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MAN 337.9 Journal Entry 1-3

MAN 337.9 Journal Entry 1-3 - Quinn Romasko MAN 337 Journal...

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Quinn Romasko MAN 337 Journal Entry 1-3 2/20/11 Journal Entry 1: When to lead and when to follow In Air Force ROTC, there are just over 100 cadets, all of who are being trained to lead and stand out. A deep and growing frustration of mine is that regardless of who is the appointed leader that week, everyone attempts to direct each other which becomes incredibly inefficient. In this journal entry, I am going to reflect on the appropriate time to take control, and when to stay quiet. First are examples of when to stay quiet. Then I will describe similar situations performed better, and how I have improved them using concepts from this course. To start, a brief summary of the context is needed. Our sophomore class, called a “flight”, contains 32 cadets who are competing for a contract/scholarship. About half will receive one, and the rest will be cut from the program or moved to freshman level. This semester is the make or break for all cadets to become an Air Force Officer. The contracted cadets will move to a very intense summer program called Field Training (kind of like basic training for ROTC cadets). Therefore, it is not only important to impress the commanding officer for acceptance, it is absolutely crucial to be well prepared for Field Training. Finally, part of our “score” for the semester is our peer evaluations. These two goals have actually been a tradeoff, and are teaching me the importance of knowing when to lead and when to follow. Beginning with our failures, I will discuss several examples of inefficient leadership. During an ROTC class where all cadets meet, we were let out a few minutes early to meet as a flight. Having just been scolded for many “failures”, we grouped around the weekly appointed flight leader. After she gave us her thoughts, the flight SHOULD have spent time discussing our time-dependent necessities. But when the floor was opened, about 20 of the cadets made interjections. Without fail, nearly all re-explained what went wrong, and vaguely how we all needed to try harder and help each other. Being that time was up, we were kicked out of the room, and dispersed for next class. In this situation, I said nothing. Not only are these events a waste of valuable time, but repeated vague goal setting like that actually weakens motivation and accountability. The lesson here is that no one wants to be told 20 times what is wrong. No one wants to be repeatedly told to try harder. Most importantly without a specific call to action, those 20 leaders leave feeling warm and fuzzy without having changed anything. These vague interjections are common in all meetings, E-mail listserves, and marching practices. By allowing just one person to lead, our flight will make much more progress. The second example is of a cadet I will call James. As our weekly flight leader, James established a meeting before an urgent deadline without formal agenda and just opened up the floor for ideas. This had the exact same outcome as the previous example but can be attributed to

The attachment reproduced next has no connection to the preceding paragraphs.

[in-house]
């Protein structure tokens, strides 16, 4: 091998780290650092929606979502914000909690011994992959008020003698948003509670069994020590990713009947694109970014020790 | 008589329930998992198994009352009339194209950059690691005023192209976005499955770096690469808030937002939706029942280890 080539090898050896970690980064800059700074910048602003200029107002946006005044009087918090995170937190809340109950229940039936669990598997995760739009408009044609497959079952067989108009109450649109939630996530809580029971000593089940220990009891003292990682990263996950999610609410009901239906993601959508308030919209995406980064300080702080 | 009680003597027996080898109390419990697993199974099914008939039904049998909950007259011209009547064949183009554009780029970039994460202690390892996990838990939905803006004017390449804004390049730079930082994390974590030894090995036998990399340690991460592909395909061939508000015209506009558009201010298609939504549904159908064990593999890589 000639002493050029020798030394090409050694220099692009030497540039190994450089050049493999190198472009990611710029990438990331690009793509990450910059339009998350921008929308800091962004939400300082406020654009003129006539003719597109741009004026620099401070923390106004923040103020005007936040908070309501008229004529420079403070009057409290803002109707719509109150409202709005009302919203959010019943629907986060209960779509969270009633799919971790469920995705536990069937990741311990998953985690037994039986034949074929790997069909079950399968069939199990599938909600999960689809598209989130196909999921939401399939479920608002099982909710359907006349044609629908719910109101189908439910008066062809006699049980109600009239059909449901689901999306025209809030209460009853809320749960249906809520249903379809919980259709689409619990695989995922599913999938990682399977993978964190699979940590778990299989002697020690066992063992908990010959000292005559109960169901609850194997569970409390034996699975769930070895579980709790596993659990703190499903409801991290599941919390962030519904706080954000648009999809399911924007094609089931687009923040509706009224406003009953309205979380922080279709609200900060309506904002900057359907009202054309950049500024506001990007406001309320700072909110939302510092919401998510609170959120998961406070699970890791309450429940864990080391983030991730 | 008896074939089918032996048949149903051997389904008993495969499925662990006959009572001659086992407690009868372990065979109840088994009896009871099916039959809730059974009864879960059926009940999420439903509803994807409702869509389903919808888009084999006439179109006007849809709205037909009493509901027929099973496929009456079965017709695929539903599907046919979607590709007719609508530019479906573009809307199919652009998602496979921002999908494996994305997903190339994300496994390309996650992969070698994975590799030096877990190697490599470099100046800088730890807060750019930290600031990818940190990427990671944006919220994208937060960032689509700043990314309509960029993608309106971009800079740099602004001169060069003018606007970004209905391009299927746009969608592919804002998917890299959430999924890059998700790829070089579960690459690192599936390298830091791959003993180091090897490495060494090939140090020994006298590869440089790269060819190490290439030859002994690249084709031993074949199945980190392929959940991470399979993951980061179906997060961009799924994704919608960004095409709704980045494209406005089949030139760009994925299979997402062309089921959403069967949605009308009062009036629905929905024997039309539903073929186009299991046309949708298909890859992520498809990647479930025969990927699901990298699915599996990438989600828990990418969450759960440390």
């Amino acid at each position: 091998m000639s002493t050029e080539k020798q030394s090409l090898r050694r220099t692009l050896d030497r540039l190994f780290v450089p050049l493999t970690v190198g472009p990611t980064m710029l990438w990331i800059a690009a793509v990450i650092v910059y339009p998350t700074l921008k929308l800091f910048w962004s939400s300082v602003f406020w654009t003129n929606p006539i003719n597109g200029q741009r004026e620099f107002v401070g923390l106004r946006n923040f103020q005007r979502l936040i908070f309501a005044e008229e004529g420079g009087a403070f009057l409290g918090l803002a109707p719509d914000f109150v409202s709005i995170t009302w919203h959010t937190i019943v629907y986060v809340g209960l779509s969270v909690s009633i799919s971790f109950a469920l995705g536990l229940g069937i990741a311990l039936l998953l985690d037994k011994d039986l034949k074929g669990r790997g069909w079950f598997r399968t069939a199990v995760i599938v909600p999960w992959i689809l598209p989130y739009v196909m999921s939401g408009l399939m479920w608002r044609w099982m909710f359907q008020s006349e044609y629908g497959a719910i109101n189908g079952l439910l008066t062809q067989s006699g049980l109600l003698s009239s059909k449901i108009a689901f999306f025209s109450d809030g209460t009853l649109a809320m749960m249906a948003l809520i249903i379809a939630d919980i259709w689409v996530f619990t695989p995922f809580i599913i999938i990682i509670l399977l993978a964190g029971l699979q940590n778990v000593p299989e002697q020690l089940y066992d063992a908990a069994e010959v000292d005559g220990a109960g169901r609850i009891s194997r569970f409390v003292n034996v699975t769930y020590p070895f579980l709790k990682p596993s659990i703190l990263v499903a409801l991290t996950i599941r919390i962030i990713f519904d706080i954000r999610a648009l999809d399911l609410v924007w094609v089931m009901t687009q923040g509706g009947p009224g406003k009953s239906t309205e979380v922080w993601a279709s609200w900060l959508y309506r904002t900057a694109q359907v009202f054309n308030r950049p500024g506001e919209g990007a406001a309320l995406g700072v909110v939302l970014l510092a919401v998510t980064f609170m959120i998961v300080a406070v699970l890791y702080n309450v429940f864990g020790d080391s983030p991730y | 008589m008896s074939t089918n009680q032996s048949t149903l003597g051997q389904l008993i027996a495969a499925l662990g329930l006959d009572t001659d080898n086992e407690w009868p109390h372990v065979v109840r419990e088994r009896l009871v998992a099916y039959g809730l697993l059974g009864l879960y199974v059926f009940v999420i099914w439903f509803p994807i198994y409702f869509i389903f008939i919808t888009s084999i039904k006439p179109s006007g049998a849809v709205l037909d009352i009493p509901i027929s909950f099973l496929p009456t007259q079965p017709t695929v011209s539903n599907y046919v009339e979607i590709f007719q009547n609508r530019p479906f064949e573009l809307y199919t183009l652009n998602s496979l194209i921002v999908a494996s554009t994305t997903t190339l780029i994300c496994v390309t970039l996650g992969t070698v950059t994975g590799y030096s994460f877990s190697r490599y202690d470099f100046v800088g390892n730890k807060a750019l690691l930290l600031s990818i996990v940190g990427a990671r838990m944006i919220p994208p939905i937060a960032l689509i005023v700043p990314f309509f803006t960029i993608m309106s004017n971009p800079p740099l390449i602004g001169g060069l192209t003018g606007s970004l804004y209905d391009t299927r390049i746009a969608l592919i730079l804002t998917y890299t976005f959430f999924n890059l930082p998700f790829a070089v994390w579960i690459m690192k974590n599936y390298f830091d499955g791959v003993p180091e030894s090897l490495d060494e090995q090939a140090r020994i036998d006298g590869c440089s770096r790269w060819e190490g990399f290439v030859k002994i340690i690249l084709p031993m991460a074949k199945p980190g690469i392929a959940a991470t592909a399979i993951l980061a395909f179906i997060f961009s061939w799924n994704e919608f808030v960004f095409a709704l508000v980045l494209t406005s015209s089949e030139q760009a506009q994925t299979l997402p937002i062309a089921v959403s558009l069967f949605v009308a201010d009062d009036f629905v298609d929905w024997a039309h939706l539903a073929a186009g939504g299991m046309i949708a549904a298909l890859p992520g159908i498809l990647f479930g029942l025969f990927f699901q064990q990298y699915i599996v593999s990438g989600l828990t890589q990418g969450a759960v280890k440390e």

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a lack of leadership instead of a surplus. We floundered for 2 hours and ended up on a tangent
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